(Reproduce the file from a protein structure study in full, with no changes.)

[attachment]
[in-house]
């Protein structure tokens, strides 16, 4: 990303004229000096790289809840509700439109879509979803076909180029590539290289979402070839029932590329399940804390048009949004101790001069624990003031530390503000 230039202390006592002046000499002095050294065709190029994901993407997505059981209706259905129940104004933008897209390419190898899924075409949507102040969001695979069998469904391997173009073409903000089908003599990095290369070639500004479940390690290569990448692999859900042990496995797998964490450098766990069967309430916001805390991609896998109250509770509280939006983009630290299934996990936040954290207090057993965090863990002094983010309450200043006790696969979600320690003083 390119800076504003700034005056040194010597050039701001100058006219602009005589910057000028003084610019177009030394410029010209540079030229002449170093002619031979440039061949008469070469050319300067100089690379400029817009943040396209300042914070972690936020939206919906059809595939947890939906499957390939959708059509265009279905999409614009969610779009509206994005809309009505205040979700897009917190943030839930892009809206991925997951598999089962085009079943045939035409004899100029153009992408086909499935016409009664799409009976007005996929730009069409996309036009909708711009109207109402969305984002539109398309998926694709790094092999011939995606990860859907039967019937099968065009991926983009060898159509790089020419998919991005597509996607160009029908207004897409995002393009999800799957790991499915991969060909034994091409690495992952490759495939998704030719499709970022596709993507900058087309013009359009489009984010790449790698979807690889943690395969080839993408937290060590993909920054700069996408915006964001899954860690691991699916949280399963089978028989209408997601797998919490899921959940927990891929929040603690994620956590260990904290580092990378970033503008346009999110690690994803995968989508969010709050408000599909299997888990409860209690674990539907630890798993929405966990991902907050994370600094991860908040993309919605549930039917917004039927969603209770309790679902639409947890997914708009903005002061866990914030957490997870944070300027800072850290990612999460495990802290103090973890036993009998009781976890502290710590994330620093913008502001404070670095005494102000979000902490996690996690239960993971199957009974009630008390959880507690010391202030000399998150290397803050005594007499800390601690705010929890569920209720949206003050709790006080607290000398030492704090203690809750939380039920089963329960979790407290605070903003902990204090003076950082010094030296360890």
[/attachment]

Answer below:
[in-house]
């Protein structure tokens, strides 16, 4: 990303004229000096790289809840509700439109879509979803076909180029590539290289979402070839029932590329399940804390048009949004101790001069624990003031530390503000 230039202390006592002046000499002095050294065709190029994901993407997505059981209706259905129940104004933008897209390419190898899924075409949507102040969001695979069998469904391997173009073409903000089908003599990095290369070639500004479940390690290569990448692999859900042990496995797998964490450098766990069967309430916001805390991609896998109250509770509280939006983009630290299934996990936040954290207090057993965090863990002094983010309450200043006790696969979600320690003083 390119800076504003700034005056040194010597050039701001100058006219602009005589910057000028003084610019177009030394410029010209540079030229002449170093002619031979440039061949008469070469050319300067100089690379400029817009943040396209300042914070972690936020939206919906059809595939947890939906499957390939959708059509265009279905999409614009969610779009509206994005809309009505205040979700897009917190943030839930892009809206991925997951598999089962085009079943045939035409004899100029153009992408086909499935016409009664799409009976007005996929730009069409996309036009909708711009109207109402969305984002539109398309998926694709790094092999011939995606990860859907039967019937099968065009991926983009060898159509790089020419998919991005597509996607160009029908207004897409995002393009999800799957790991499915991969060909034994091409690495992952490759495939998704030719499709970022596709993507900058087309013009359009489009984010790449790698979807690889943690395969080839993408937290060590993909920054700069996408915006964001899954860690691991699916949280399963089978028989209408997601797998919490899921959940927990891929929040603690994620956590260990904290580092990378970033503008346009999110690690994803995968989508969010709050408000599909299997888990409860209690674990539907630890798993929405966990991902907050994370600094991860908040993309919605549930039917917004039927969603209770309790679902639409947890997914708009903005002061866990914030957490997870944070300027800072850290990612999460495990802290103090973890036993009998009781976890502290710590994330620093913008502001404070670095005494102000979000902490996690996690239960993971199957009974009630008390959880507690010391202030000399998150290397803050005594007499800390601690705010929890569920209720949206003050709790006080607290000398030492704090203690809750939380039920089963329960979790407290605070903003902990204090003076950082010094030296360890």